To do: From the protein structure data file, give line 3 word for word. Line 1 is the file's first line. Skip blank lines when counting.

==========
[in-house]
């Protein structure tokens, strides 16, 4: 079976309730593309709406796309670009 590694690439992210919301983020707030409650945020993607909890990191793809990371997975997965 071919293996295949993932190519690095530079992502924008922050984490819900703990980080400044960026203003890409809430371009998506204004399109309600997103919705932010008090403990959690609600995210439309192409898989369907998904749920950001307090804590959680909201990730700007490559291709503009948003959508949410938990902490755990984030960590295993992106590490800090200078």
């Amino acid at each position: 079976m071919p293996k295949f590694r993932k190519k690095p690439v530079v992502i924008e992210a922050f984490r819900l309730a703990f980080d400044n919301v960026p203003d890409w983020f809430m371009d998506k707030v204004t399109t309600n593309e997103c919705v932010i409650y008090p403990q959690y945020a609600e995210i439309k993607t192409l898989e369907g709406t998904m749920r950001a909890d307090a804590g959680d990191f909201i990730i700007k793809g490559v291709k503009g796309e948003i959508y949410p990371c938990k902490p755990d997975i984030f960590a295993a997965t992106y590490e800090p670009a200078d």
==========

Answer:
């Amino acid at each position: 079976m071919p293996k295949f590694r993932k190519k690095p690439v530079v992502i924008e992210a922050f984490r819900l309730a703990f980080d400044n919301v960026p203003d890409w983020f809430m371009d998506k707030v204004t399109t309600n593309e997103c919705v932010i409650y008090p403990q959690y945020a609600e995210i439309k993607t192409l898989e369907g709406t998904m749920r950001a909890d307090a804590g959680d990191f909201i990730i700007k793809g490559v291709k503009g796309e948003i959508y949410p990371c938990k902490p755990d997975i984030f960590a295993a997965t992106y590490e800090p670009a200078d």